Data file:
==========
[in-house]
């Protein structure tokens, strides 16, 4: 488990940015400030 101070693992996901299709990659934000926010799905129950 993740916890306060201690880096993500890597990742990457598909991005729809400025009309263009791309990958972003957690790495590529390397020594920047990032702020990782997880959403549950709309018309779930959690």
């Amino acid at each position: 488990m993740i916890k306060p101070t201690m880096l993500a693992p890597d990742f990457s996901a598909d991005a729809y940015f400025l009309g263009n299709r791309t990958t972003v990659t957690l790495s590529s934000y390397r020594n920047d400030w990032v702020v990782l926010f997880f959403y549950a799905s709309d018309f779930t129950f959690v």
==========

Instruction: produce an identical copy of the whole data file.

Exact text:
[in-house]
């Protein structure tokens, strides 16, 4: 488990940015400030 101070693992996901299709990659934000926010799905129950 993740916890306060201690880096993500890597990742990457598909991005729809400025009309263009791309990958972003957690790495590529390397020594920047990032702020990782997880959403549950709309018309779930959690």
């Amino acid at each position: 488990m993740i916890k306060p101070t201690m880096l993500a693992p890597d990742f990457s996901a598909d991005a729809y940015f400025l009309g263009n299709r791309t990958t972003v990659t957690l790495s590529s934000y390397r020594n920047d400030w990032v702020v990782l926010f997880f959403y549950a799905s709309d018309f779930t129950f959690v």